The evidence for a connection between gut health and brain health is becoming increasingly hard to ignore. A new study adds to the mountain: In the paper, a team of scientists at Baylor College of Medicine link gut bacteria to specific brain conditions.
But beyond this, the team may have unlocked how to leverage the connection to treat brain conditions that affect social behavior.
What’s new — The new research suggests hacking that connection via the vagus nerve by changing the composition of microbes in the gut. This nerve functions as a kind of fiber-optic cable that carries messages between the gut and the brain. Specifically, the team behind this paper looked at the microbiome’s role in hyperactivity seen in mice lacking a gene associated with autism. What they found suggests that altering the population of gut microbiota through food may in turn alter behavior.
The study was published Wednesday in the journal Cell.
Here’s the background — The paper zeroes in on the gut microbiome, which is the name given to the diverse world of tiny, organisms which live in our guts, including bacteria, viruses, protozoa, and even fungi.
Mauro Costa-Mattioli is a professor and Cullen Foundation Endowed Chair in Neuroscience and director of the Memory and Brain Research Center at Baylor College of Medicine. Together with his colleagues, he discovered new evidence to suggest different behaviors are independently regulated by both genes and the microbiome.
“When you have a genetic disorder, you have a mutation in the genes. And that mutation affects the brain to cause one particular symptom in the brain, in this case, hyperactivity. But the mutation that causes that symptom isn’t just in the brain, it affects every single cell of your body,” Costa-Mattioli tells Inverse.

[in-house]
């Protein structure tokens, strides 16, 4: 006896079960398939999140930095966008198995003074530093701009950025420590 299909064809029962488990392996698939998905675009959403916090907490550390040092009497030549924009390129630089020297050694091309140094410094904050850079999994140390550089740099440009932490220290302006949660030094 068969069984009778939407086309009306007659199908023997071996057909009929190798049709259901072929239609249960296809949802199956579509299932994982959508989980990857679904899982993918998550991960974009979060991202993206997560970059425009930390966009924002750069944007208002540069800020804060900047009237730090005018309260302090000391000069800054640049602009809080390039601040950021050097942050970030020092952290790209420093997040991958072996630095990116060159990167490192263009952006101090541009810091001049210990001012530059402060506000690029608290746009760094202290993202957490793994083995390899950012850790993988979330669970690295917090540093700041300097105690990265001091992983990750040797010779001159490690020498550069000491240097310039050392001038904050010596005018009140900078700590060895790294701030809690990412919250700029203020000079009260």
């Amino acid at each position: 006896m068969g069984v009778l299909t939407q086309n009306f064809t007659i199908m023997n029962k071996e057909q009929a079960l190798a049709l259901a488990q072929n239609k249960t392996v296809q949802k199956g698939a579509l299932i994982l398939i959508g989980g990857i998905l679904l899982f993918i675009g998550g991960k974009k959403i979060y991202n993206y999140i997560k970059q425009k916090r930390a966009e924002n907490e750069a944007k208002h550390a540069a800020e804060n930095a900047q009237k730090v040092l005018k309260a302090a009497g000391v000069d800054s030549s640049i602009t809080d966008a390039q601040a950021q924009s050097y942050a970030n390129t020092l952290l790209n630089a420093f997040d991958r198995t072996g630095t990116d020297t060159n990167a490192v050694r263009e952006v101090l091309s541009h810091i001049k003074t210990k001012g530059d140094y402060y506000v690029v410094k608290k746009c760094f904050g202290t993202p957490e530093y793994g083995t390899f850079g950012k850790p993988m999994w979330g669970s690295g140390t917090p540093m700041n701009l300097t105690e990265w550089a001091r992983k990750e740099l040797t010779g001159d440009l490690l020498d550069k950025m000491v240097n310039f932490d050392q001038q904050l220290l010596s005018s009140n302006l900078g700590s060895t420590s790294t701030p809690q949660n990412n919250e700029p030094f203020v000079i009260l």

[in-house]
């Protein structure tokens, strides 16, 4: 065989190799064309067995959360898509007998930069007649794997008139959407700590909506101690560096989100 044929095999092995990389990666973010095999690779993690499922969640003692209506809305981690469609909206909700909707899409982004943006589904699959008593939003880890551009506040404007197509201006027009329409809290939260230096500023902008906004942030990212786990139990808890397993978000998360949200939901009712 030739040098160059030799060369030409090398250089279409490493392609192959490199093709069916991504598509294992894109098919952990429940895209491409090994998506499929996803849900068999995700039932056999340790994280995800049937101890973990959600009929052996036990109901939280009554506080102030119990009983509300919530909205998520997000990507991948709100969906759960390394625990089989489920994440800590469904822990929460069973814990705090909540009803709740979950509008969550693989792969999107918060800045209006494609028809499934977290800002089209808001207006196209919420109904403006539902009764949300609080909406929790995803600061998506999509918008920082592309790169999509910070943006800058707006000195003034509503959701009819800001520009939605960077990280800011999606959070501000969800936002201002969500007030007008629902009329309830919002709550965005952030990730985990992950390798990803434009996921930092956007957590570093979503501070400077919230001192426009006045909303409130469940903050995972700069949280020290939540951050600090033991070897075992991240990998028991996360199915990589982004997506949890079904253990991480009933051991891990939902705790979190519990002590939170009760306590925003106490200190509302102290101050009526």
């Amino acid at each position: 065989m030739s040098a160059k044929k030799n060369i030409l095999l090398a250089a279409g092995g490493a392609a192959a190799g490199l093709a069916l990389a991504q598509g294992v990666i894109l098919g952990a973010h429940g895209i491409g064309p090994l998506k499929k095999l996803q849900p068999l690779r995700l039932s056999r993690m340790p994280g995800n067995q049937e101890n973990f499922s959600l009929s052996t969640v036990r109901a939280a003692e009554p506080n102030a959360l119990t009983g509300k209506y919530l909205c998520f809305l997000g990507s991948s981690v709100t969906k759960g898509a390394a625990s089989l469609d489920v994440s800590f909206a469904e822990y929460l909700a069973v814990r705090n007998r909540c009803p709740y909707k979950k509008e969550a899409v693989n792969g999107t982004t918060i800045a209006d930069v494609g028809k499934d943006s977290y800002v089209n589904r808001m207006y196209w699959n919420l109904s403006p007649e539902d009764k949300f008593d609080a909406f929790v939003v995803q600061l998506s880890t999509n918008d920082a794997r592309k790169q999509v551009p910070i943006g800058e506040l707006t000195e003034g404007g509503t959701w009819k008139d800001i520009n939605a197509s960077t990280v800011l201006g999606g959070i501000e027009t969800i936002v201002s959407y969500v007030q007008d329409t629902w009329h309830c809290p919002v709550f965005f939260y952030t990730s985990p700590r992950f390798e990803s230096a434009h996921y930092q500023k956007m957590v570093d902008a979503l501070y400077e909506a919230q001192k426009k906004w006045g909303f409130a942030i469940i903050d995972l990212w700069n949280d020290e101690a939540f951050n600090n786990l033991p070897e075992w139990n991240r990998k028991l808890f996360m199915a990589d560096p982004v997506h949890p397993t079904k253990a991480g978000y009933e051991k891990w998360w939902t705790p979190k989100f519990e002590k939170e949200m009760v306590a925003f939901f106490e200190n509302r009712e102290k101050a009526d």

The living organisms found in our gut generate metabolites, which are carried as sensory information to the brain via the vagus nerve. If there are deficiencies in the microbiome, the signals carried to the brain via the vagus nerve may be disrupted, inhibiting brain activity. This, Costa-Mattioli says, can in turn cause social behavior problems.
Costa-Mattioli and his colleagues posed a new hypothesis: If you can modulate the microbiome through diet to rebalance gut flora, will the signals between the gut and the brain also even out?
How it works — Costa-Mattioli likens the situation to a city in which all but one neighborhood has power.
“No matter what you do, this one neighborhood doesn’t have power. But you have an extension cord and a power supply,” he says — in this analogy, the vagus nerve functions as the extension cord from the “power supply” in the gut’s biome.
“By turning that power supply on, now the extension cord can bring power to that neighborhood, and now you have a functioning circuit,” he says.
In this paper, the researchers show how introducing a specific species of bacteria — in this case a probiotic called L. reuteri — into mice’s water makes it a part of the mouse’s microbiome. Once entrenched in the murine gut, these bacteria then generated the appropriate metabolites to be carried to the brain.